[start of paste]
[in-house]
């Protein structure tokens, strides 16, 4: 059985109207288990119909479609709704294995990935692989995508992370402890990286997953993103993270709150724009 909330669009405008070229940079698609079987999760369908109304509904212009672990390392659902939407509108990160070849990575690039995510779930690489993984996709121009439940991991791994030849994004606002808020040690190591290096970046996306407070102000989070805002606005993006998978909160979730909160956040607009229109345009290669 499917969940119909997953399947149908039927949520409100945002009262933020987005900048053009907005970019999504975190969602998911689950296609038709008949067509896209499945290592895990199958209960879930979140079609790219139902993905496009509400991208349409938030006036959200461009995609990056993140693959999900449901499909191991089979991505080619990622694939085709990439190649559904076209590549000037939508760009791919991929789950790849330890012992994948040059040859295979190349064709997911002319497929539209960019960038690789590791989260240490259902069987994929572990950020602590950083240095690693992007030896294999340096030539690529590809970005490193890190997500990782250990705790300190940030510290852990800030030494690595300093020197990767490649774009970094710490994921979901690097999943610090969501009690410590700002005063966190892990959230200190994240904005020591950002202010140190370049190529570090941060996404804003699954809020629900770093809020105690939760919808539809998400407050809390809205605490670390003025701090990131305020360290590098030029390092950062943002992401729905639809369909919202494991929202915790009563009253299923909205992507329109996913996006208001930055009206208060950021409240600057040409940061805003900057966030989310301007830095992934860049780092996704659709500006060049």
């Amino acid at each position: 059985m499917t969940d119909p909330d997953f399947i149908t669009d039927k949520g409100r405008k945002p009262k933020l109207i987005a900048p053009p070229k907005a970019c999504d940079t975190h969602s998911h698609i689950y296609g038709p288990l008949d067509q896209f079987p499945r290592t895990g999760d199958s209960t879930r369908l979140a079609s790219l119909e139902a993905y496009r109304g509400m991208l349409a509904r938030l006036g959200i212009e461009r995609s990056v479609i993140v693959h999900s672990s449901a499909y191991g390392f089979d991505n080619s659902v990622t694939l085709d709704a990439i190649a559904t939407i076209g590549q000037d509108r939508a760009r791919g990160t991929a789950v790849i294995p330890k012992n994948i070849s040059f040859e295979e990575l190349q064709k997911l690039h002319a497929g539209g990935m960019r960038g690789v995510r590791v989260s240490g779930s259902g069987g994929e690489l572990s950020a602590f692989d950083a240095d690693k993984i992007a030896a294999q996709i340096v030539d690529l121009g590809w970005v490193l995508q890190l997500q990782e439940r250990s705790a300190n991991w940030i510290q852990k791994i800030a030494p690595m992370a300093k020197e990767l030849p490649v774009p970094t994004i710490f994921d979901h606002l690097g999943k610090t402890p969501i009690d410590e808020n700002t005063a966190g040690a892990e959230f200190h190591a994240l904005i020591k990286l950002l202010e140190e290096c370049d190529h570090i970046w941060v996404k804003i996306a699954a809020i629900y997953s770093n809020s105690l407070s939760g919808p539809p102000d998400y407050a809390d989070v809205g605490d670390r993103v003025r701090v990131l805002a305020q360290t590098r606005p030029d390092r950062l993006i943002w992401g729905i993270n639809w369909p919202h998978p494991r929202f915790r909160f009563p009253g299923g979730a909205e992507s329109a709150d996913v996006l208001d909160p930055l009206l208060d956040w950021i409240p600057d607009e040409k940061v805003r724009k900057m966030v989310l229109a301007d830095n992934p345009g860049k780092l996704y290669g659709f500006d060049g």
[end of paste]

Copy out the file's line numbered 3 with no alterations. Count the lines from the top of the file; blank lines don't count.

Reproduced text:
């Amino acid at each position: 059985m499917t969940d119909p909330d997953f399947i149908t669009d039927k949520g409100r405008k945002p009262k933020l109207i987005a900048p053009p070229k907005a970019c999504d940079t975190h969602s998911h698609i689950y296609g038709p288990l008949d067509q896209f079987p499945r290592t895990g999760d199958s209960t879930r369908l979140a079609s790219l119909e139902a993905y496009r109304g509400m991208l349409a509904r938030l006036g959200i212009e461009r995609s990056v479609i993140v693959h999900s672990s449901a499909y191991g390392f089979d991505n080619s659902v990622t694939l085709d709704a990439i190649a559904t939407i076209g590549q000037d509108r939508a760009r791919g990160t991929a789950v790849i294995p330890k012992n994948i070849s040059f040859e295979e990575l190349q064709k997911l690039h002319a497929g539209g990935m960019r960038g690789v995510r590791v989260s240490g779930s259902g069987g994929e690489l572990s950020a602590f692989d950083a240095d690693k993984i992007a030896a294999q996709i340096v030539d690529l121009g590809w970005v490193l995508q890190l997500q990782e439940r250990s705790a300190n991991w940030i510290q852990k791994i800030a030494p690595m992370a300093k020197e990767l030849p490649v774009p970094t994004i710490f994921d979901h606002l690097g999943k610090t402890p969501i009690d410590e808020n700002t005063a966190g040690a892990e959230f200190h190591a994240l904005i020591k990286l950002l202010e140190e290096c370049d190529h570090i970046w941060v996404k804003i996306a699954a809020i629900y997953s770093n809020s105690l407070s939760g919808p539809p102000d998400y407050a809390d989070v809205g605490d670390r993103v003025r701090v990131l805002a305020q360290t590098r606005p030029d390092r950062l993006i943002w992401g729905i993270n639809w369909p919202h998978p494991r929202f915790r909160f009563p009253g299923g979730a909205e992507s329109a709150d996913v996006l208001d909160p930055l009206l208060d956040w950021i409240p600057d607009e040409k940061v805003r724009k900057m966030v989310l229109a301007d830095n992934p345009g860049k780092l996704y290669g659709f500006d060049g």